How To Make A Parachute Kite

Step-by-Step - Page 2 of 3

The MBK Parachute


Slitting Lower Surface

The lower surface plastic needs slits through which the ribs' bridle attachment points can be inserted....

The Parachute kite - where to mark dots for slits, on lower surface plastic.Where to mark dots for slits, on lower surface plastic
  • Firstly, place a bridled rib along the vertical line drawn onto the lower surface plastic, near one tip. See the photo at left, where the rib is aligned.
  • Secondly, mark dots where indicated by the yellow circles in the photo at right. Make the dots a little wider than the line, so you can see them of course! 


Note: The dots are slightly further apart than the length of the attachment points. This is OK and allows a little room for error.



 

The Parachute kite - where to cut slits in lower surface plastic.Where to cut slits in lower surface plastic
  • Keep shifting the rib to the right, skipping one line, and marking in those 6 dots each time. Keep going until you have marked dots onto every second vertical line of the whole lower surface plastic.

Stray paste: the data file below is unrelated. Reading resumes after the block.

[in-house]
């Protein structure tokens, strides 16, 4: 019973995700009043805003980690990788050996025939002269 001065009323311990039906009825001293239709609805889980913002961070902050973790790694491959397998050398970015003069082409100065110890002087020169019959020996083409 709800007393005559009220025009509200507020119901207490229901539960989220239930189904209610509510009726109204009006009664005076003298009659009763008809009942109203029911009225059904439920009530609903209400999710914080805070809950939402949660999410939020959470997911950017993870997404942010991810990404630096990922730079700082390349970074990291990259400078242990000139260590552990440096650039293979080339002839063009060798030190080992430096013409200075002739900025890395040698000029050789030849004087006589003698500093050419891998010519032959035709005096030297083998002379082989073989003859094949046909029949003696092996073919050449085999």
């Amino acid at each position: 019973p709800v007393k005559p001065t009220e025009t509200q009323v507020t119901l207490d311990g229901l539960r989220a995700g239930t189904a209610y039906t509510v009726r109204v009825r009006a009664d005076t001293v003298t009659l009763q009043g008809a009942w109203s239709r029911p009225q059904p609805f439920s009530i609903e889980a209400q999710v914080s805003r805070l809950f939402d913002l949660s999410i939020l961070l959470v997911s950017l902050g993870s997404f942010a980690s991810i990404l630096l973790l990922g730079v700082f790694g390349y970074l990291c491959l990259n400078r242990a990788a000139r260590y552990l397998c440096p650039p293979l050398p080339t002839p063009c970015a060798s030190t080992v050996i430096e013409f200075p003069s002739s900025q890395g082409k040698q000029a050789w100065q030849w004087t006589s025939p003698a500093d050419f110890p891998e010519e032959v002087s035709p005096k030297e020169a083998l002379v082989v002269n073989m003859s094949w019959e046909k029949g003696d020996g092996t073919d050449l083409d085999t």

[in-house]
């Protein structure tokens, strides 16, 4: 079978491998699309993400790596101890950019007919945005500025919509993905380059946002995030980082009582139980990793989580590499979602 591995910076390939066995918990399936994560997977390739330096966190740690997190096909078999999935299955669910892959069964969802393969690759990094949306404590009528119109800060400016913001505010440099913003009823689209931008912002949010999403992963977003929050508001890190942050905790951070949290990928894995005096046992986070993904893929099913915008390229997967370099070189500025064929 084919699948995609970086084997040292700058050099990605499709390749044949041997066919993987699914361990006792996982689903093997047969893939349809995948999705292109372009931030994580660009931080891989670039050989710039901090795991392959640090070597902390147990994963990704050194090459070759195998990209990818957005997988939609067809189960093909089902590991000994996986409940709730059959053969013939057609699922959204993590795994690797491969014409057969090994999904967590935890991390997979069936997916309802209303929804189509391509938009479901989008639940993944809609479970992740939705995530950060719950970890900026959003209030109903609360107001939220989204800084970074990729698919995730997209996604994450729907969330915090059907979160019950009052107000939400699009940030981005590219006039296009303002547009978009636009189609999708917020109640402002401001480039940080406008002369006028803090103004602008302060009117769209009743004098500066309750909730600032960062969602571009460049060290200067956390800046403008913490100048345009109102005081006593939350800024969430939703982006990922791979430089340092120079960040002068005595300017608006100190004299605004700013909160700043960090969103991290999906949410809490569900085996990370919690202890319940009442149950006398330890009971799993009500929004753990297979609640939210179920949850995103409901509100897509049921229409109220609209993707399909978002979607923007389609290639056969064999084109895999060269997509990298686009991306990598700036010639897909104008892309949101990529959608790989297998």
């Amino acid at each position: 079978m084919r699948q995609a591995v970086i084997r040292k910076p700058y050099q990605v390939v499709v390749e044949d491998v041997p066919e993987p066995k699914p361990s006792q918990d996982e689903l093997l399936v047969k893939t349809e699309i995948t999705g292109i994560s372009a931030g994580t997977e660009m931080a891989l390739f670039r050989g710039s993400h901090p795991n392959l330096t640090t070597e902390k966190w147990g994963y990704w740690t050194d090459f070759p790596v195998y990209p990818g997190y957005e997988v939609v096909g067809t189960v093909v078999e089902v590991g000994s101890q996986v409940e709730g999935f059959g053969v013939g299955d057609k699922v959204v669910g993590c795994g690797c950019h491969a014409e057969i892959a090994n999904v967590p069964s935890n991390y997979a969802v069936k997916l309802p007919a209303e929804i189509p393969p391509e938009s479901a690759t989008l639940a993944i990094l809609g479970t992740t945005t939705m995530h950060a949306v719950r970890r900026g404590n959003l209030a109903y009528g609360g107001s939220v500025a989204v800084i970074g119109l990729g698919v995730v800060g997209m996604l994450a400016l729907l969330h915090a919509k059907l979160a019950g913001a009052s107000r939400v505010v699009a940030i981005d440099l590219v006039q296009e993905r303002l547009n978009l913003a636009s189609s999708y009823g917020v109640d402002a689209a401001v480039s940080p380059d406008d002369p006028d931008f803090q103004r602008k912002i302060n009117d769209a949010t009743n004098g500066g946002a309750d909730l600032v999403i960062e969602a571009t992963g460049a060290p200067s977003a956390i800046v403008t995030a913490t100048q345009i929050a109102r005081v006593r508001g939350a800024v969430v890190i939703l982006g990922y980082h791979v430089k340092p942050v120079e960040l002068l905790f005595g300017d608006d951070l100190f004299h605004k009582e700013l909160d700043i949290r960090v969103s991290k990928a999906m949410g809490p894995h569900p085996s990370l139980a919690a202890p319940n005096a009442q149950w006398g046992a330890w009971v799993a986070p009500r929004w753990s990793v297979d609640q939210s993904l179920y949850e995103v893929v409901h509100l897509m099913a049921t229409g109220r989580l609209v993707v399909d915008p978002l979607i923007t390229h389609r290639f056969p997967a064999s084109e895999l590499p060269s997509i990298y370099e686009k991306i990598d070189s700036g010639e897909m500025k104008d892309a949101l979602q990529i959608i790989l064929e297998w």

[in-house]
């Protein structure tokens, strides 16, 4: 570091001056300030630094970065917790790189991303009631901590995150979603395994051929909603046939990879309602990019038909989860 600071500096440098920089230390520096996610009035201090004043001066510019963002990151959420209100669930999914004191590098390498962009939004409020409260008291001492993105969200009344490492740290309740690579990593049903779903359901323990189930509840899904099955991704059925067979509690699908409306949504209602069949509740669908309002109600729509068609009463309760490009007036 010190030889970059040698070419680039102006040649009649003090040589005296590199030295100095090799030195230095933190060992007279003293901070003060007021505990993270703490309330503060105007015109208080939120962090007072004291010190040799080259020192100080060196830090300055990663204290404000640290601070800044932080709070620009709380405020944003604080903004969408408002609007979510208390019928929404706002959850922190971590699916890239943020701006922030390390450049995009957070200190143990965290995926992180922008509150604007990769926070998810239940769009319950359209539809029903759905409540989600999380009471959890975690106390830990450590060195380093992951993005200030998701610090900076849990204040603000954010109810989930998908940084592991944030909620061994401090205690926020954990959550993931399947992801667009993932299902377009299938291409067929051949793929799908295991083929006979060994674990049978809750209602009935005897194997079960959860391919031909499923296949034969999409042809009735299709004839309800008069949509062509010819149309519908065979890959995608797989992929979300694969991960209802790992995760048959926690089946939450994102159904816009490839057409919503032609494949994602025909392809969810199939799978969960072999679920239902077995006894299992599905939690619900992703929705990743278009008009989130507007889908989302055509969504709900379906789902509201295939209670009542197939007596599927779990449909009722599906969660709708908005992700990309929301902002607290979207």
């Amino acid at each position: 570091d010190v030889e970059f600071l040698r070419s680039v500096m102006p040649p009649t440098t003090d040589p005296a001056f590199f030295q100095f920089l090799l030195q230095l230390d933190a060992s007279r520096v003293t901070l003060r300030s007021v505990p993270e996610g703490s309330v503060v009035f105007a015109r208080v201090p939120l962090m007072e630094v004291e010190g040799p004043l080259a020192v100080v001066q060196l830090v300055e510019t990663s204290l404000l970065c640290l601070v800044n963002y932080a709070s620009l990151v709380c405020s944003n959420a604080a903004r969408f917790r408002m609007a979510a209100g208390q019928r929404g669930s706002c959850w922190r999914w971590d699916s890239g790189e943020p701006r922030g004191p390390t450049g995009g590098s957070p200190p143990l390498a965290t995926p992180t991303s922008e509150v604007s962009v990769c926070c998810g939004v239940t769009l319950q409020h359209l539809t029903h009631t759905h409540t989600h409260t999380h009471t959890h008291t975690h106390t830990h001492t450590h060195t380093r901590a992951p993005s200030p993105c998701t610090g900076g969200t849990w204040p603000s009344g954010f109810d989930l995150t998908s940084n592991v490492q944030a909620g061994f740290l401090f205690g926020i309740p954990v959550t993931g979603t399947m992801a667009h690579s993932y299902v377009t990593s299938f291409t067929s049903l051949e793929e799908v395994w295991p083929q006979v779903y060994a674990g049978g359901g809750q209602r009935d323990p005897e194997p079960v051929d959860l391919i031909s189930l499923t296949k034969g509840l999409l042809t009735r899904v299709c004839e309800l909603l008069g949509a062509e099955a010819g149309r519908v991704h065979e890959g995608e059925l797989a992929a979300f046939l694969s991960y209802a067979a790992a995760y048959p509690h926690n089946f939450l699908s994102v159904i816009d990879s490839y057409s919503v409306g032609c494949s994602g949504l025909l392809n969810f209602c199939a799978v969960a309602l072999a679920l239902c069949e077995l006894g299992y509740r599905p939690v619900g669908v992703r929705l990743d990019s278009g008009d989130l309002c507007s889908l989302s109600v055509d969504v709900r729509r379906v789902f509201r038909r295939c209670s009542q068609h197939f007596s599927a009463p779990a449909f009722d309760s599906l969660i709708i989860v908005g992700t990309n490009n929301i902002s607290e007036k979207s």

• Get out your scissors and make a slit between every pair of dots. To make things clear, I have added a yellow line which represents each slit, in the photo above.


Making Bridle Attachment Points

The Parachute kite - bridle attachment points on a rib – taped, cut and poked!Bridle attachment points on a rib – taped, cut and poked!
  • Place tape where indicated by the yellow rectangles, in the first photo. Half the width is not stuck to anything, yet.
  • In the second photo, the first 3 tapes have been folded around to stick on the other side of the plastic. The yellow rectangles show where to stick 6 more tapes – each of them 10cm (4”) long, with 5cm (2”) stuck down.
  • In the third photo, the second lot of tapes have been folded around to stick on the other side of the plastic. The yellow lines show where to snip away a small section of doubled-up tape.
  • In the fourth photo, a square piece of sticky tape has been half-stuck to one edge of each bridle attachment point.
  • In the fifth photo, the squares of tape have been folded down around the edges. Also, yellow circles indicate where holes have been poked for the bridle lines, using a ball-point pen or something that size.

You know what's coming next – yes, do all the above for every remaining bridled rib!



Assembling The Canopy

Attaching A Bridled Rib

The Parachute kite - bridled rib with no vents taped to upper surface plastic.Bridled rib with no vents taped to upper surface plastic
  • Lay down the upper surface plastic with the tape edging facing up.